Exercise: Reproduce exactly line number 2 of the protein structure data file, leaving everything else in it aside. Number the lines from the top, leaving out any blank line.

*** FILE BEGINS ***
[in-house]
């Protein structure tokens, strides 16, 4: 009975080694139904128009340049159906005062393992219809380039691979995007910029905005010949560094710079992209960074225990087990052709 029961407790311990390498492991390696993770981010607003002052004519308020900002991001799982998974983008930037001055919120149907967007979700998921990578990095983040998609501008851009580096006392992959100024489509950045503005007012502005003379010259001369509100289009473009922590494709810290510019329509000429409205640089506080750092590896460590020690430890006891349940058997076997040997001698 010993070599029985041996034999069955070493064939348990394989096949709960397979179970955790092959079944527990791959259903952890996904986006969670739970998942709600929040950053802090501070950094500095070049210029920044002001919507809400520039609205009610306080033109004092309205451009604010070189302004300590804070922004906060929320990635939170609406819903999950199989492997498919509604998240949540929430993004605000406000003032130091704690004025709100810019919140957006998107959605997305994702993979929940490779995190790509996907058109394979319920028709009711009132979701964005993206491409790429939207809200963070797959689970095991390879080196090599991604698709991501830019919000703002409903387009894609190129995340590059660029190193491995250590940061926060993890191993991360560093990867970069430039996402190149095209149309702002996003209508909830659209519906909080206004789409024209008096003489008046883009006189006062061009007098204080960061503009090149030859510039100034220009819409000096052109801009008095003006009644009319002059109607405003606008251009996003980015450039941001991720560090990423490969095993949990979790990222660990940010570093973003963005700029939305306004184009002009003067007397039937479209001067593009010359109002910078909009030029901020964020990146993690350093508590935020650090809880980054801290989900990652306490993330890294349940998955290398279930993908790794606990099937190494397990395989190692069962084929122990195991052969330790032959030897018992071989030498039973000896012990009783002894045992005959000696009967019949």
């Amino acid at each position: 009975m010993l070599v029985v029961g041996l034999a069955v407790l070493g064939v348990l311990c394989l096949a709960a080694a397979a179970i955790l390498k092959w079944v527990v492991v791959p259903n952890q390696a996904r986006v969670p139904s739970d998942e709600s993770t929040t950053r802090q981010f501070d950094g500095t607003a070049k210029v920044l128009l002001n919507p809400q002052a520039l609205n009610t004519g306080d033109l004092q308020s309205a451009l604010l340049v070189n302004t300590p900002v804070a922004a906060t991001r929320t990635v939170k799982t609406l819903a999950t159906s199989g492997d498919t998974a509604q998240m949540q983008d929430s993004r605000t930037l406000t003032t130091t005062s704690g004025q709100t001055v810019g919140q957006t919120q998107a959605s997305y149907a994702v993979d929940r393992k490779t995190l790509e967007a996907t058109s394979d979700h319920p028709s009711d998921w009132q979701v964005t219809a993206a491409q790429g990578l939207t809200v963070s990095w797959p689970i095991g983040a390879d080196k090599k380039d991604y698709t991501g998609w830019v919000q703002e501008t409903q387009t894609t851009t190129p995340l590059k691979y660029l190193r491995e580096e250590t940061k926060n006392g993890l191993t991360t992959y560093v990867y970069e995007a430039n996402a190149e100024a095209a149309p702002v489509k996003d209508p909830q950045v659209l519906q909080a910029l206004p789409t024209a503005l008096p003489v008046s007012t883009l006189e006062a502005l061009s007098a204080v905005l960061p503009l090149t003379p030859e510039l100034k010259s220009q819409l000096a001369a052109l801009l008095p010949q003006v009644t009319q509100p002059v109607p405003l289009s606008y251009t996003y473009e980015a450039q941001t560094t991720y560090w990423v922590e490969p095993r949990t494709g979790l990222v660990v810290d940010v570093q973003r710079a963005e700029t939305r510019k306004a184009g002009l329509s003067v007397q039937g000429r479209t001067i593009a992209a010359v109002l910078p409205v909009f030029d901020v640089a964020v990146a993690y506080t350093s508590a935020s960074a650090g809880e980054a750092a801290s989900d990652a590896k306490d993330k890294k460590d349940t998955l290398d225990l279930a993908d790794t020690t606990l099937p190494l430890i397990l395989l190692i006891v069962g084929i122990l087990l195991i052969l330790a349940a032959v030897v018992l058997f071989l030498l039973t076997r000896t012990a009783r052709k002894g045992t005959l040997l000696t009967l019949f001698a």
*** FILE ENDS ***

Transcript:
């Protein structure tokens, strides 16, 4: 009975080694139904128009340049159906005062393992219809380039691979995007910029905005010949560094710079992209960074225990087990052709 029961407790311990390498492991390696993770981010607003002052004519308020900002991001799982998974983008930037001055919120149907967007979700998921990578990095983040998609501008851009580096006392992959100024489509950045503005007012502005003379010259001369509100289009473009922590494709810290510019329509000429409205640089506080750092590896460590020690430890006891349940058997076997040997001698 010993070599029985041996034999069955070493064939348990394989096949709960397979179970955790092959079944527990791959259903952890996904986006969670739970998942709600929040950053802090501070950094500095070049210029920044002001919507809400520039609205009610306080033109004092309205451009604010070189302004300590804070922004906060929320990635939170609406819903999950199989492997498919509604998240949540929430993004605000406000003032130091704690004025709100810019919140957006998107959605997305994702993979929940490779995190790509996907058109394979319920028709009711009132979701964005993206491409790429939207809200963070797959689970095991390879080196090599991604698709991501830019919000703002409903387009894609190129995340590059660029190193491995250590940061926060993890191993991360560093990867970069430039996402190149095209149309702002996003209508909830659209519906909080206004789409024209008096003489008046883009006189006062061009007098204080960061503009090149030859510039100034220009819409000096052109801009008095003006009644009319002059109607405003606008251009996003980015450039941001991720560090990423490969095993949990979790990222660990940010570093973003963005700029939305306004184009002009003067007397039937479209001067593009010359109002910078909009030029901020964020990146993690350093508590935020650090809880980054801290989900990652306490993330890294349940998955290398279930993908790794606990099937190494397990395989190692069962084929122990195991052969330790032959030897018992071989030498039973000896012990009783002894045992005959000696009967019949």